This week, major news from Lucasfilm gave Star Wars fans the world over cause for concern. Phil Lord and Christopher Miller, the filmmaking team behind The Lego Movie and 21 Jump Street, announced they were exiting next year’s as-yet-untitled Han Solo spinoff.
Both parties released statements, keeping the reasons behind the change purposely vague. "Unfortunately, our vision and process weren’t aligned with our partners on this project. We normally aren’t fans of the phrase 'creative differences' but for once this cliché is true," said Lord and Miller. Kathleen Kennedy, president of Lucasfilm, echoed: “It’s become clear that we had different creative visions on this film, and we’ve decided to part ways.”
Exactly whose decision it was for Lord and Miller to leave was unclear, but sources told The Hollywood Reporter that there was conflict on set between the directors and screenwriter Lawrence Kasdan from day one. “Lord and Miller have a comedic sensibility and improvisational style while Kasdan favors a strict adherence to the written word — what is on the page is what must be shot,” the article reports. The move is especially startling since the Han Solo film was already five months into shooting and close to wrapping.
But this is not the first time a Star Wars film has been deemed “in trouble” this late in the game. Everyone remembers last June, when it was widely circulated that Lucasfilm wasn’t happy with Gareth Edwards’ cut of Rogue One and brought in Tony Gilroy to rewrite and reshoot scenes. While reshoots are nothing to sneeze at, it was a noteworthy development. An incisive piece in Vulture back then pointed out that before he was sidelined, “[Edwards] was suggesting that Lucasfilm’s Star Wars cinematic universe would be one in which directors were actually able to direct, to put their artistic imprimatur on franchise films instead of just coming in, coordinating a galaxy’s worth of moving parts, and then calling cut.”
Apparently, not so much.
The news about Miller and Lord seemed to take everyone by surprise, but in actuality, it shouldn’t have. Tonally, both The Lego Movie and 21 Jump Street are different than anything we’ve yet seen in the Star Wars universe. It sounds like audiences hoping for a more refreshing, improvisational, and lighthearted Han Solo film are going to be disappointed. That’s not necessarily a bad thing, but if Lucasfilm wanted a more mainstream, straightforward Star Wars tale, why hire Lord and Miller in the first place? It’s not like they didn’t know what they were getting.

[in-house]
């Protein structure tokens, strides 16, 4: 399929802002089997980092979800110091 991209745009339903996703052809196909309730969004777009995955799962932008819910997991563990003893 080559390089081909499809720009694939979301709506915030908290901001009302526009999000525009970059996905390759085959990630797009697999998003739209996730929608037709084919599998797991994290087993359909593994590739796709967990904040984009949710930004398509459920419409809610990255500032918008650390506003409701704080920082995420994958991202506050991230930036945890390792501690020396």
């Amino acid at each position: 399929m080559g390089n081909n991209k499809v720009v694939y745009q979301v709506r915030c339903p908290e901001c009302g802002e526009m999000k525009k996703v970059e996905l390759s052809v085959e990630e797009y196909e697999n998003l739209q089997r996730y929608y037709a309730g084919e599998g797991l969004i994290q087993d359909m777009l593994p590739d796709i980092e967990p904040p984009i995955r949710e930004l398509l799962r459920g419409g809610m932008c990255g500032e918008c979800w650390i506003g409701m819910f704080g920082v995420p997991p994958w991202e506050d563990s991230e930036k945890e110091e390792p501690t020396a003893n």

As Hollywood continues to stratify across shared universes, we’re bound to see a this kind of thing happen again and again. Film franchises are becoming more and more like episodic television, in which each individual installment only serves a larger whole. Take the recent brutal reviews for The Mummy, which launches the latest shared cinematic “Dark Universe,” a revival of some of the classic creature features of the 1950s and 1960s. The Verge critic Tasha Robinson says The Mummy “feels like sitting down for a movie, and getting a feature-length trailer instead.”
What we’re seeing is that, as studios invest untold millions of dollars into franchises, and each movie in a universe has to carry not only itself but however many movies scheduled before and after it, Executive Producers and Studio Presidents are increasingly unafraid to flex their muscle and call the creative shots. Directors, once trusted to bring their own style and ouevre to a film, are asked to simply tow the company line, stick to the script, and deliver what works. Any room for experimentation is just too costly.
It’s already happened at the King of Shared Universes, Marvel. In 2014, Edgar Wright and the studio jointly announced similarly vague “creative differences” as a reason for parting ways on Ant-Man, a move that was just as shocking because Wright had been attached to the movie for eight years. I loved Ant-Man, but I also love Edgar Wright, and there’s no denying that Wright’s version of the film would have been much, much different than what ended up on the screen. In both cases, it sounds like Disney (who, coincidentally, also owns both Star Wars and Marvel) wanted to try something different, but decided against it in the eleventh hour.
Again, there’s nothing wrong with wanting all Marvel films or all Star Wars films to look and feel a certain way. Fans love it, and the Box Office certainly proves that the strategy is working. And yes, money has always driven Hollywood, but it’s a sad day when directors are given less and less creative freedom, and each film that comes out gets harder to tell apart from its predecessor.
Shortly after Lord and Miller’s exit (firing?), it was announced that none other than Ron Howard would take the helm on the Han Solo project to ensure the film makes its May 2018 release. Howard is a solid, safe choice: an Oscar winner, and a collaborator with George Lucas himself going all the way back to American Graffiti. He’s a vestige of Old Hollywood, a director without any particular style of his own in the same way Wright, or even Lord and Miller, are. With Howard, Lucasfilm sent a message loud and clear: They’re giving fans exactly what they want. And what they want is a Star Wars movie, plain and simple.
The fact that it’s also exactly what the studio wants goes without saying.